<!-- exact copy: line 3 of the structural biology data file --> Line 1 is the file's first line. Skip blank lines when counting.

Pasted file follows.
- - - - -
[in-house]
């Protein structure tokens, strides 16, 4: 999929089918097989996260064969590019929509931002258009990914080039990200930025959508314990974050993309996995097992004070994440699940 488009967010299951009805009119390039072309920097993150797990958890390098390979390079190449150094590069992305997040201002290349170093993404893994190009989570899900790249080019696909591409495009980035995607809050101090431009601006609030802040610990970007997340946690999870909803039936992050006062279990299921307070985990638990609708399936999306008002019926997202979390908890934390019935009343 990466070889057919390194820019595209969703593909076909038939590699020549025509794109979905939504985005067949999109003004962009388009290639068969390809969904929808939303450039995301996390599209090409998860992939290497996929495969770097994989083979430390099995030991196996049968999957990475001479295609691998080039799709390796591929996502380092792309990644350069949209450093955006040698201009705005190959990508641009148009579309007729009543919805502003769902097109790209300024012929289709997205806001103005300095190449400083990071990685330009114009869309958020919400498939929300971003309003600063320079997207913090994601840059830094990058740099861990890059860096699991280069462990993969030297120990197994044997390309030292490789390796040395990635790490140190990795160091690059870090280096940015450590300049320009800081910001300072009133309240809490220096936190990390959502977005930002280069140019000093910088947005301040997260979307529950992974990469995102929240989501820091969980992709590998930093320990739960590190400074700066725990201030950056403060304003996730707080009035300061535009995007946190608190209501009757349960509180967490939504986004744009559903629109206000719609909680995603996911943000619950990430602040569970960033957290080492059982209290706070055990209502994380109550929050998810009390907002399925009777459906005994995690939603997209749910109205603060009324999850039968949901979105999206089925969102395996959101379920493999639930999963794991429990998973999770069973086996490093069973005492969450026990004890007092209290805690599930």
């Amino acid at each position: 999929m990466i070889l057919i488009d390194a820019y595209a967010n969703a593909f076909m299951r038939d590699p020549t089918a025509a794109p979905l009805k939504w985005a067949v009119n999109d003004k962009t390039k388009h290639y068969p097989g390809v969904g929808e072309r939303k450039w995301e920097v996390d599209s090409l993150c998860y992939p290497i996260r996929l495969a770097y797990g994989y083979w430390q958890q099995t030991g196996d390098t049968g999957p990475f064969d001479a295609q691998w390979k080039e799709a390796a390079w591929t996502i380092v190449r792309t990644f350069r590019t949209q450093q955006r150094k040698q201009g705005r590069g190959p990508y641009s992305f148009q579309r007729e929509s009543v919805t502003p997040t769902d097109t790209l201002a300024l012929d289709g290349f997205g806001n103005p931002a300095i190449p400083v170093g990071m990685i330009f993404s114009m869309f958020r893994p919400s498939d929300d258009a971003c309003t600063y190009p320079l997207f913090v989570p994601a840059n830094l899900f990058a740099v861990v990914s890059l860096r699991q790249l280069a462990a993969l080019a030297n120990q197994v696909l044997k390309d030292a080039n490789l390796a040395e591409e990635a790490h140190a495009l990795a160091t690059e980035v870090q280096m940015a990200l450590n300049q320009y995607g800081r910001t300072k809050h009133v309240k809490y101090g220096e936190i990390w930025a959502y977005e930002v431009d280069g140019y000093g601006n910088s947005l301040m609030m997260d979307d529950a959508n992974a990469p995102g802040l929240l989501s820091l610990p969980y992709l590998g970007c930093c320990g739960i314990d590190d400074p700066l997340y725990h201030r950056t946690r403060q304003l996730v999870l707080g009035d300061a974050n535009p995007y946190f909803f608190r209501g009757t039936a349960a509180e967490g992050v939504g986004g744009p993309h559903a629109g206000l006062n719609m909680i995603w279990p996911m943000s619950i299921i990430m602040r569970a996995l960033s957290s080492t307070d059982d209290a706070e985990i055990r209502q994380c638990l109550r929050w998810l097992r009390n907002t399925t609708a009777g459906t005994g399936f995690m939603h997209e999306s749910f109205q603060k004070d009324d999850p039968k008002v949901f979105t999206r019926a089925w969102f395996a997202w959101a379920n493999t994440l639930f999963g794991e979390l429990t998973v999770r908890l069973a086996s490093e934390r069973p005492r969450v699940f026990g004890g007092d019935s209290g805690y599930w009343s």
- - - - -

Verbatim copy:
């Amino acid at each position: 999929m990466i070889l057919i488009d390194a820019y595209a967010n969703a593909f076909m299951r038939d590699p020549t089918a025509a794109p979905l009805k939504w985005a067949v009119n999109d003004k962009t390039k388009h290639y068969p097989g390809v969904g929808e072309r939303k450039w995301e920097v996390d599209s090409l993150c998860y992939p290497i996260r996929l495969a770097y797990g994989y083979w430390q958890q099995t030991g196996d390098t049968g999957p990475f064969d001479a295609q691998w390979k080039e799709a390796a390079w591929t996502i380092v190449r792309t990644f350069r590019t949209q450093q955006r150094k040698q201009g705005r590069g190959p990508y641009s992305f148009q579309r007729e929509s009543v919805t502003p997040t769902d097109t790209l201002a300024l012929d289709g290349f997205g806001n103005p931002a300095i190449p400083v170093g990071m990685i330009f993404s114009m869309f958020r893994p919400s498939d929300d258009a971003c309003t600063y190009p320079l997207f913090v989570p994601a840059n830094l899900f990058a740099v861990v990914s890059l860096r699991q790249l280069a462990a993969l080019a030297n120990q197994v696909l044997k390309d030292a080039n490789l390796a040395e591409e990635a790490h140190a495009l990795a160091t690059e980035v870090q280096m940015a990200l450590n300049q320009y995607g800081r910001t300072k809050h009133v309240k809490y101090g220096e936190i990390w930025a959502y977005e930002v431009d280069g140019y000093g601006n910088s947005l301040m609030m997260d979307d529950a959508n992974a990469p995102g802040l929240l989501s820091l610990p969980y992709l590998g970007c930093c320990g739960i314990d590190d400074p700066l997340y725990h201030r950056t946690r403060q304003l996730v999870l707080g009035d300061a974050n535009p995007y946190f909803f608190r209501g009757t039936a349960a509180e967490g992050v939504g986004g744009p993309h559903a629109g206000l006062n719609m909680i995603w279990p996911m943000s619950i299921i990430m602040r569970a996995l960033s957290s080492t307070d059982d209290a706070e985990i055990r209502q994380c638990l109550r929050w998810l097992r009390n907002t399925t609708a009777g459906t005994g399936f995690m939603h997209e999306s749910f109205q603060k004070d009324d999850p039968k008002v949901f979105t999206r019926a089925w969102f395996a997202w959101a379920n493999t994440l639930f999963g794991e979390l429990t998973v999770r908890l069973a086996s490093e934390r069973p005492r969450v699940f026990g004890g007092d019935s209290g805690y599930w009343s």